WOODWORTH, N.D.—Moms across the country are blaming a North Dakota woman for destroying their sense of safety and their hope to grow their family.
The Stutsman County Sheriff's Office is investigating Woodworth native Betty Jo Krenz.
She was once a social worker in Spirit Lake, now accused in what these mothers call an adoption scam.
Accusations stretch across the country, starting in North Dakota, then to Rapid City, South Dakota.
Our story begins in Oregon, where one family believed they were receiving a child and started the adoption process last February, all the way to September.
It was the moment Oregon-native Autym Burke and her husband waited for.
But their dream became a nightmare when they found out a baby was never coming to fill their empty stroller.
"I had a lot of dreams of seeing my husband hold our baby. And so, having to let those dreams go and having to know how much it would hurt both of our families, that was hard," said Burke.
It was Autym who first realized something wasn't right, saying she heard too many excuses from Betty Jo, a woman Autym says claimed to be arranging their adoption.
She came to their house for a home evaluation, all for a fee.
"It's hard for me to understand how anyone can get so personally involved in families, and do this kind of thing. And sleep fine at night," said Burke.
Autym was waiting on 5-month old Julissa, who they planned to rename 'Ruby'.
However, Julissa was never up for adoption.
"I never thought of her like that. She played Grandma to Juliessa," said Jodie Blackboy, Julissa's mom.
Autym contacted her on Facebook to let her know Betty Joe was using her daughter's photo in what she calls an adoption scam.
Jodie made the allegations public on Facebook in September, and found out she wasn't alone.
Other victims came forward, including Grand Forks Native Alayna Ross.
She says her son's photo was used in adoption group chat involving Betty Jo.
"My first thought was that I was angry. I was so frustrated, I wanted to cry because that is my son's picture. That is my baby. And for somebody using it for their own selfish purposes or just exploiting him to all these people that are in different states and are saying that he is a child in need. He needs love. I give him these things at home," said Ross.
Alayna says the photo was taken from her Mom's Facebook page, then sent to a woman she didn't know.
"I was posting pictures of my kids left and right, as a proud mom. This is my son. My love and joy," said Ross.
Autym says Julissa's photos were sent to her, at one point on a weekly basis, then came the fake documents.
Then Betty Jo asked for $1,800.
Autym says she gave money to Betty Jo because she believed she had a proven track record, promoting herself as an advocate for children.
We did an interview with Betty Jo in 2012:
"The people in North Dakota are very caring people. They have big hearts, but we are also naive. We like not to think that neglect and abuse and murder are happening right in our backyard," said Betty Jo Krenz.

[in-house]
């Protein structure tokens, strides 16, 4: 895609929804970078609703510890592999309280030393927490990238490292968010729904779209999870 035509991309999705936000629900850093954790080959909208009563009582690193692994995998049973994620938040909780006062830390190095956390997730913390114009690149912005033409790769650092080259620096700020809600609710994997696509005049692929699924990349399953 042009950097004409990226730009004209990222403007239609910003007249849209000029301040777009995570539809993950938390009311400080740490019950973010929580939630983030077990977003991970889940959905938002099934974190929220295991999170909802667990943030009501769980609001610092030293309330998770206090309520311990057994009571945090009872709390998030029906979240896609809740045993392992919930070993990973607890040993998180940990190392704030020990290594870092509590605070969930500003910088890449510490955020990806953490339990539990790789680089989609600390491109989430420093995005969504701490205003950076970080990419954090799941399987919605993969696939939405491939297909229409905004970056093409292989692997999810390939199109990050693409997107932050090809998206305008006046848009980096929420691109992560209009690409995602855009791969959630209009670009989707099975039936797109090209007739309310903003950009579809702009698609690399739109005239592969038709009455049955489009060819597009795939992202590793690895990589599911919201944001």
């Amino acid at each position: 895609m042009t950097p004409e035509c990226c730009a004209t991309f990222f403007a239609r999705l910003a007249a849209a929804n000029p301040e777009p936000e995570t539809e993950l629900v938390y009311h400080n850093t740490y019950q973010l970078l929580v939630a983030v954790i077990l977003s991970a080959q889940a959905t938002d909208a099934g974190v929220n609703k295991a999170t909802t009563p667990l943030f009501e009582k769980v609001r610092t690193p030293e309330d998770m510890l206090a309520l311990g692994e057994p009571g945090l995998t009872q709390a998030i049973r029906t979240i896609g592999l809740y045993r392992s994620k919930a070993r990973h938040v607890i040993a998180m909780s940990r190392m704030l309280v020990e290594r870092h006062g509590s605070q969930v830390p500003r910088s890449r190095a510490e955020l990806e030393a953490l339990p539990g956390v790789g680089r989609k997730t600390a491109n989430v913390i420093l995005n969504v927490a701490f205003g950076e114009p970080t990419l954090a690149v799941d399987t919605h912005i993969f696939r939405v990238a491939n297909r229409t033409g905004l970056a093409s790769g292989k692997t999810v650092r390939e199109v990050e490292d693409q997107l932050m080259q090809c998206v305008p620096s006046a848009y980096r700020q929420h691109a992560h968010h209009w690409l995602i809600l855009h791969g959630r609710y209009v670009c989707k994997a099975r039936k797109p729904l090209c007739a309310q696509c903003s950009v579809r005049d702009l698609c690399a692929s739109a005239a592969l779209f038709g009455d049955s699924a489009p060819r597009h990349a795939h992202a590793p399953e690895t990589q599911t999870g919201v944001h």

Throughout her time as an advocate for children, Betty Jo continued to rack up a criminal record.
She was convicted on multiple felonies and misdemeanors: counterfeiting, theft and burglary.
In 2012, she plead guilty to forging a check for over $30,000.
More charges may be on the way. The Stutsman County Sheriff's office, along with the FBI and BCI, has launched their own investigation on the adoptions.
"At first, it had to be around 6 to 7 calls a day. Especially in the beginning, we were getting ton of calls," said Chad Kaiser, Stutsman County Sheriff.
The 11-deputy sheriff's department says it was struggling to keep up with its own patrols. After death threats on social media, they've been forced to add extra patrols around the Krenz Farm, located in Woodworth.
The town's population is 50, including Betty Jo and husband Jason Krenz.
There are a number of no trespassing signs on the Krenz Farm, and we wanted to honor that.
So instead, we called Betty Jo to see if she would talk with us.
Betty Jo told us previously she has 'no comment' about the allegations.
But for these women who claim they're Betty Jo's victims, their sense of security is forever shattered.
"Now I constantly want to be looking at him and know he's next to me. Just to feel comfortable. Or to feel that he is safe. That I don't have to worry. Or have him hold my hand constantly. And I don't know, it just makes me want to leave my house a little less, if I don't have to," said Ross.
Autym in Oregon has one message for other parents with hopes of adoption.
"I really think you've just got to go through licensed agencies. Get word of mouth recommendations look at reviews," said Burke.
Autym hopes her empty stroller will be filled soon, not by Ruby, but with a different child as they go through a reputable agency.
"It's been a dream for too long for us to turn our backs on that, just because of one person. We believe that the right child will come along," said Burke.
Autym believes she is one of two families who believed they were adopting a child.
Autym says Betty Jo returned the $1,800.
If you would like to follow Autym's journey on her second adoption attempt, we have a link to her newly-started page below: